Rodrigues Fruit Bat

Rodrigues Fruit Bat

Pteropus rodricensis

See them at the Zoo

Quick Facts
Weight:
Body Length:
0.75pounds
6" to 8"; wingspan: 2.5' to 3'
Wild diet: Fruit and fruit juice, pollen and nectar; mangoes, figs, and tamarind pods
Zoo Diet: Mixture of chopped fruits and vegetables, high-protein/high-fiber dry monkey chow with vitamins and minerals added
Distribution: Island of Rodrigues in the western Indian Ocean (about 1,000 miles east of Madagascar)
Habitat: Rain-forest trees (primary and secondary forest)

Fruit bats have a good sense of smell. Scent marking is done by individuals marking territory, and sexually receptive individuals may release chemical signals into the air. They also have very good vision, which they rely upon to find food. They are nocturnal (active at night) and crepuscular (active at dawn and dusk). They are social and gregarious. They can form huge colonies. There is a dominance hierarchy among males. Usually only females roost in groups, while males most often roost by themselves. Usually they roost in the same tree for many generations.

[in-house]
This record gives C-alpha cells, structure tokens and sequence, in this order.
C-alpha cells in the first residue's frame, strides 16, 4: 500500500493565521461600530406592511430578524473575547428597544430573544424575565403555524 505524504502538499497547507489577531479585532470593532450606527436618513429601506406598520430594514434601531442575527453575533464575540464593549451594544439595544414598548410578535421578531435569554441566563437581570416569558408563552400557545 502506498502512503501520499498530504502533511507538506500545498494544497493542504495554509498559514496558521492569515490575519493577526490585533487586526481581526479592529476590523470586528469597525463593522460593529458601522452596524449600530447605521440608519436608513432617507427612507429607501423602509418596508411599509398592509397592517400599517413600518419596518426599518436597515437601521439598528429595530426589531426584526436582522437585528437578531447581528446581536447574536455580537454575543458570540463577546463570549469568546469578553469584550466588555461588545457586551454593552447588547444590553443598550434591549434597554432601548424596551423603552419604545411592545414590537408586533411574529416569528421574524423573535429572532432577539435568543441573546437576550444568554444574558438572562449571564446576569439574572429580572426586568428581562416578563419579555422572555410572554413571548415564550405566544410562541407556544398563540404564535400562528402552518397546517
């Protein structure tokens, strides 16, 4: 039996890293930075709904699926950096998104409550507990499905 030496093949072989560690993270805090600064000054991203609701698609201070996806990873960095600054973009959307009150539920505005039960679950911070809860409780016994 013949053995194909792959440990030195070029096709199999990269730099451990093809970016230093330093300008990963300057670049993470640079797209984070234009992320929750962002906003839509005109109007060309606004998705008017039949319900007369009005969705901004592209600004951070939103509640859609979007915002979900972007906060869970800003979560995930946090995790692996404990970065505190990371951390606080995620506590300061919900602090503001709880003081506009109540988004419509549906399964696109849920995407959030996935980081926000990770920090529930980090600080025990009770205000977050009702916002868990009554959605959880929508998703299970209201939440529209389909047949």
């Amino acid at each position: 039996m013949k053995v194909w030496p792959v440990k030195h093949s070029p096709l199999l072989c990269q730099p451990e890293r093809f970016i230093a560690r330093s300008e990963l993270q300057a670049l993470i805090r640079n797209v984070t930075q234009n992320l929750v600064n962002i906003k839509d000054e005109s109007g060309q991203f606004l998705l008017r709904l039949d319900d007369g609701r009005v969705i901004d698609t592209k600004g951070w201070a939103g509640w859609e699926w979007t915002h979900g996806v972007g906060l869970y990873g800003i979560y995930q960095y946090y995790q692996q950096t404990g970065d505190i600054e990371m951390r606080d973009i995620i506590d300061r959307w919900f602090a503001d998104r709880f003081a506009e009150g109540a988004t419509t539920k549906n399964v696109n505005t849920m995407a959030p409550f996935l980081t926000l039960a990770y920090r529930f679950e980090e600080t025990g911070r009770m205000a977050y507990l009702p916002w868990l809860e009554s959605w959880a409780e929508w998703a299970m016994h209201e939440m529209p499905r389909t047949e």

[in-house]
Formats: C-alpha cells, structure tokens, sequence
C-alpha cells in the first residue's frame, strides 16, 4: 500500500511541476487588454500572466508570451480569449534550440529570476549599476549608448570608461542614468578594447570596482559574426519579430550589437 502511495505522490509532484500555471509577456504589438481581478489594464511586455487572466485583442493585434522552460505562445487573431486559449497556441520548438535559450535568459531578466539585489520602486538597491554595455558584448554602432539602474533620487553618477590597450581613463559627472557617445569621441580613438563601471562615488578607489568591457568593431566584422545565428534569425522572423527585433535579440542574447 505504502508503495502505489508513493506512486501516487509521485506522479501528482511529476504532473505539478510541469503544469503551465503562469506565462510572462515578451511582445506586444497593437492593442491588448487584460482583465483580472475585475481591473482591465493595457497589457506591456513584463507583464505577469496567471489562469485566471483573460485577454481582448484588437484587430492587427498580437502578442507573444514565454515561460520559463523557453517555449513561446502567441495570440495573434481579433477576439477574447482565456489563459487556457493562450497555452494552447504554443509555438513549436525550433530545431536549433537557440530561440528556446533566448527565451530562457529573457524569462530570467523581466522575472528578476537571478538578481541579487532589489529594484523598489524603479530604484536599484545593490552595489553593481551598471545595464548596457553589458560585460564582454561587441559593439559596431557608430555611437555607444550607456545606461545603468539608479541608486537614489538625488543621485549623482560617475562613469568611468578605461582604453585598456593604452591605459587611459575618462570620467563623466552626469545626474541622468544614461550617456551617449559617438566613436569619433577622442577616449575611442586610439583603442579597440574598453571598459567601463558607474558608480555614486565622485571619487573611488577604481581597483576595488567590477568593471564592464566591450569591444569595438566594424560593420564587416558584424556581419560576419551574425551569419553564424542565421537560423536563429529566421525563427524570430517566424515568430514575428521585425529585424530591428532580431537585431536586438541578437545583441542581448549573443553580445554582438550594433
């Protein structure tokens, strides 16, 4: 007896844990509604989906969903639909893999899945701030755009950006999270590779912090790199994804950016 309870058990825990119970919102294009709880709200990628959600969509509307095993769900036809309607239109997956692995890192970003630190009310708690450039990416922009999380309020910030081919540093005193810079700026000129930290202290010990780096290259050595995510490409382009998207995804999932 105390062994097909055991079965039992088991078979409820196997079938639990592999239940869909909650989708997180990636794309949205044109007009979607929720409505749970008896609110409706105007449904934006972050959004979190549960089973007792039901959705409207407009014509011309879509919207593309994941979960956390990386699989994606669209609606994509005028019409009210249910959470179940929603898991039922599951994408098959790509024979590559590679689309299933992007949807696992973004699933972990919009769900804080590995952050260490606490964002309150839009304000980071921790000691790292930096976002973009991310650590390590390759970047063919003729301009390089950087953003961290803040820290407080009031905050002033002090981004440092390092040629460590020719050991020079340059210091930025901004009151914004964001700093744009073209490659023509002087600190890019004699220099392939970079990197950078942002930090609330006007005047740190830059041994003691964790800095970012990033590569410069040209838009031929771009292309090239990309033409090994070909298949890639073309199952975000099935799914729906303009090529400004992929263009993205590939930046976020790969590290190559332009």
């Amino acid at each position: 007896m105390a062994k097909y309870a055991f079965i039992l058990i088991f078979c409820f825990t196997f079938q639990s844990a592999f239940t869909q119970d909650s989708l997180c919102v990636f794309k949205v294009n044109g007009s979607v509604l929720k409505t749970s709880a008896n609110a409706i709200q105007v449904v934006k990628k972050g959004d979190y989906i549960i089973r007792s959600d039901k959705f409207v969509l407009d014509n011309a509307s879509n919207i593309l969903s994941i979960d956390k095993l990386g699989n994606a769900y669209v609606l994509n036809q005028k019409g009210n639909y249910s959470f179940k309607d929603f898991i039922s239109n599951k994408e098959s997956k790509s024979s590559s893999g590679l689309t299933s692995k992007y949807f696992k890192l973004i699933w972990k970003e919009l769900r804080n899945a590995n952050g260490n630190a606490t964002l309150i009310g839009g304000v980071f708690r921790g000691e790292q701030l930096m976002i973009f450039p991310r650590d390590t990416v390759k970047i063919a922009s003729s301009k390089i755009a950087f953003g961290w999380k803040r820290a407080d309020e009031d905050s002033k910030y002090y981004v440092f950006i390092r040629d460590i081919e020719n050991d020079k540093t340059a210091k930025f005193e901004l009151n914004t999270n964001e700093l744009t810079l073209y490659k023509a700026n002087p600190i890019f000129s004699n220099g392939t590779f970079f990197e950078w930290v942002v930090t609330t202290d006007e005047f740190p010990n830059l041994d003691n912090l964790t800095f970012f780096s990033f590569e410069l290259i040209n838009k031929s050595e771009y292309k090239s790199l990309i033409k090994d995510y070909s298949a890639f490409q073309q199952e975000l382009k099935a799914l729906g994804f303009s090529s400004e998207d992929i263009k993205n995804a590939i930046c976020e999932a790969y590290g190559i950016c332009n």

Description

Their wingspan is up to 3'. Males are slightly larger than females. Their coloration varies and includes black, silver, yellow, orange, and red. They have fox-like faces, large eyes, and large, widely spaced ears. They have no tail and a large thumb for climbing.

Status in the Wild

They are critically endangered in the wild. They are endemic to the island of Rodrigues, where the population is threatened by habitat loss and by severe storms. They are no longer found on the island of Mauritius.

Conservation Programs
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